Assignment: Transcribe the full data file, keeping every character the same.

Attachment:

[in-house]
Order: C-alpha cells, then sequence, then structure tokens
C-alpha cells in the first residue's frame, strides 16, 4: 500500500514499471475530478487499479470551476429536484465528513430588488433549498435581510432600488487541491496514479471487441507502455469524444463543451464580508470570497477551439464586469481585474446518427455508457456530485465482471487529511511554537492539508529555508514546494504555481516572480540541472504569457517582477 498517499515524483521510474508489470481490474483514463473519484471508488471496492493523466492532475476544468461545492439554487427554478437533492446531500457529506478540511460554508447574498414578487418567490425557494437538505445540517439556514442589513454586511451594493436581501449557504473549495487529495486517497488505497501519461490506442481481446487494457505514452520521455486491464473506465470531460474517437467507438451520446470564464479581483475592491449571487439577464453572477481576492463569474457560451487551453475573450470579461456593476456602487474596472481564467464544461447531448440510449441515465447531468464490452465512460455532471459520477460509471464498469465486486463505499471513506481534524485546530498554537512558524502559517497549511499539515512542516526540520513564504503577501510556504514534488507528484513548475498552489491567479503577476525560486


[in-house]
Order: C-alpha cells, then sequence, then structure tokens
C-alpha cells in the first residue's frame, strides 16, 4: 500500500514499471475530478487499479470551476429536484465528513430588488433549498435581510432600488487541491496514479471487441507502455469524444463543451464580508470570497477551439464586469481585474446518427455508457456530485465482471487529511511554537492539508529555508514546494504555481516572480540541472504569457517582477 498517499515524483521510474508489470481490474483514463473519484471508488471496492493523466492532475476544468461545492439554487427554478437533492446531500457529506478540511460554508447574498414578487418567490425557494437538505445540517439556514442589513454586511451594493436581501449557504473549495487529495486517497488505497501519461490506442481481446487494457505514452520521455486491464473506465470531460474517437467507438451520446470564464479581483475592491449571487439577464453572477481576492463569474457560451487551453475573450470579461456593476456602487474596472481564467464544461447531448440510449441515465447531468464490452465512460455532471459520477460509471464498469465486486463505499471513506481534524485546530498554537512558524502559517497549511499539515512542516526540520513564504503577501510556504514534488507528484513548475498552489491567479503577476525560486